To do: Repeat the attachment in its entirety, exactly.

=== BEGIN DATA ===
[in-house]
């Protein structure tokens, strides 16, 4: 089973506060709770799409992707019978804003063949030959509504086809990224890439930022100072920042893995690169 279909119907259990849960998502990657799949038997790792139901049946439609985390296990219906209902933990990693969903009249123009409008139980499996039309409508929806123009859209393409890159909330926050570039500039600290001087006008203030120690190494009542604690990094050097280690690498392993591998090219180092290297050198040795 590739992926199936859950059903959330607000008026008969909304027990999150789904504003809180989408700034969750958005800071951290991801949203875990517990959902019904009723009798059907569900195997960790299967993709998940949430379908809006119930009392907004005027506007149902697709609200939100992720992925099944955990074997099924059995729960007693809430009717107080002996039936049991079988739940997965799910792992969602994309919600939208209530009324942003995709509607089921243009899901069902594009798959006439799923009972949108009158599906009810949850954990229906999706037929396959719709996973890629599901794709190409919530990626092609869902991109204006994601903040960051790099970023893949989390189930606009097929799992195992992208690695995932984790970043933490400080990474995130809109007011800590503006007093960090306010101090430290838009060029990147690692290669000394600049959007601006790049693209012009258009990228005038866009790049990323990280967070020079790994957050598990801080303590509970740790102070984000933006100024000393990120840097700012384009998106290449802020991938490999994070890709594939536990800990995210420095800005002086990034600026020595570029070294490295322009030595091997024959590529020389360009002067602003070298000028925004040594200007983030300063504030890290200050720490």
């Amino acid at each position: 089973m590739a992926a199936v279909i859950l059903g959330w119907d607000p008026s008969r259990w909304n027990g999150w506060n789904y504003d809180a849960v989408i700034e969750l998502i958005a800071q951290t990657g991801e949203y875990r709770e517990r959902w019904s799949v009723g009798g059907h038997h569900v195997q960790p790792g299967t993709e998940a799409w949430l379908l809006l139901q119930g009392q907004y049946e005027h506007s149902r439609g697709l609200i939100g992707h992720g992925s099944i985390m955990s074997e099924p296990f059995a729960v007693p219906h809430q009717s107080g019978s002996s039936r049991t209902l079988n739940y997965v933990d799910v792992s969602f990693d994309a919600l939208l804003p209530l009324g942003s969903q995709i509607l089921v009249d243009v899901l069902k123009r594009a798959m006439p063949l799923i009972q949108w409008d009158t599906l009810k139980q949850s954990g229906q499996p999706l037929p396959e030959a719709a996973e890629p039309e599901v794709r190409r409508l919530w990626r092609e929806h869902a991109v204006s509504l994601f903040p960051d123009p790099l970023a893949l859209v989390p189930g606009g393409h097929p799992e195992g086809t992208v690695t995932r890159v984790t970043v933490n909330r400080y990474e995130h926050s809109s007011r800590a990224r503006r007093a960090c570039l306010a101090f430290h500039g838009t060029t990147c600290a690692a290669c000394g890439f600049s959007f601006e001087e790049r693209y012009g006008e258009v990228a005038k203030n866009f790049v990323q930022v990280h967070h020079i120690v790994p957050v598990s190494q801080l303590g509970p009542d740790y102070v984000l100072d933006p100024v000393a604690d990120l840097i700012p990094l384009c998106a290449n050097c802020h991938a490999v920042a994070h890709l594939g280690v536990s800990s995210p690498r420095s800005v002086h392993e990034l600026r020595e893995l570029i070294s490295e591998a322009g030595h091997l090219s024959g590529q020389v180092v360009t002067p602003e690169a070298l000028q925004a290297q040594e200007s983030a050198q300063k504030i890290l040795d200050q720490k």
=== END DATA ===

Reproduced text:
[in-house]
């Protein structure tokens, strides 16, 4: 089973506060709770799409992707019978804003063949030959509504086809990224890439930022100072920042893995690169 279909119907259990849960998502990657799949038997790792139901049946439609985390296990219906209902933990990693969903009249123009409008139980499996039309409508929806123009859209393409890159909330926050570039500039600290001087006008203030120690190494009542604690990094050097280690690498392993591998090219180092290297050198040795 590739992926199936859950059903959330607000008026008969909304027990999150789904504003809180989408700034969750958005800071951290991801949203875990517990959902019904009723009798059907569900195997960790299967993709998940949430379908809006119930009392907004005027506007149902697709609200939100992720992925099944955990074997099924059995729960007693809430009717107080002996039936049991079988739940997965799910792992969602994309919600939208209530009324942003995709509607089921243009899901069902594009798959006439799923009972949108009158599906009810949850954990229906999706037929396959719709996973890629599901794709190409919530990626092609869902991109204006994601903040960051790099970023893949989390189930606009097929799992195992992208690695995932984790970043933490400080990474995130809109007011800590503006007093960090306010101090430290838009060029990147690692290669000394600049959007601006790049693209012009258009990228005038866009790049990323990280967070020079790994957050598990801080303590509970740790102070984000933006100024000393990120840097700012384009998106290449802020991938490999994070890709594939536990800990995210420095800005002086990034600026020595570029070294490295322009030595091997024959590529020389360009002067602003070298000028925004040594200007983030300063504030890290200050720490």
């Amino acid at each position: 089973m590739a992926a199936v279909i859950l059903g959330w119907d607000p008026s008969r259990w909304n027990g999150w506060n789904y504003d809180a849960v989408i700034e969750l998502i958005a800071q951290t990657g991801e949203y875990r709770e517990r959902w019904s799949v009723g009798g059907h038997h569900v195997q960790p790792g299967t993709e998940a799409w949430l379908l809006l139901q119930g009392q907004y049946e005027h506007s149902r439609g697709l609200i939100g992707h992720g992925s099944i985390m955990s074997e099924p296990f059995a729960v007693p219906h809430q009717s107080g019978s002996s039936r049991t209902l079988n739940y997965v933990d799910v792992s969602f990693d994309a919600l939208l804003p209530l009324g942003s969903q995709i509607l089921v009249d243009v899901l069902k123009r594009a798959m006439p063949l799923i009972q949108w409008d009158t599906l009810k139980q949850s954990g229906q499996p999706l037929p396959e030959a719709a996973e890629p039309e599901v794709r190409r409508l919530w990626r092609e929806h869902a991109v204006s509504l994601f903040p960051d123009p790099l970023a893949l859209v989390p189930g606009g393409h097929p799992e195992g086809t992208v690695t995932r890159v984790t970043v933490n909330r400080y990474e995130h926050s809109s007011r800590a990224r503006r007093a960090c570039l306010a101090f430290h500039g838009t060029t990147c600290a690692a290669c000394g890439f600049s959007f601006e001087e790049r693209y012009g006008e258009v990228a005038k203030n866009f790049v990323q930022v990280h967070h020079i120690v790994p957050v598990s190494q801080l303590g509970p009542d740790y102070v984000l100072d933006p100024v000393a604690d990120l840097i700012p990094l384009c998106a290449n050097c802020h991938a490999v920042a994070h890709l594939g280690v536990s800990s995210p690498r420095s800005v002086h392993e990034l600026r020595e893995l570029i070294s490295e591998a322009g030595h091997l090219s024959g590529q020389v180092v360009t002067p602003e690169a070298l000028q925004a290297q040594e200007s983030a050198q300063k504030i890290l040795d200050q720490k």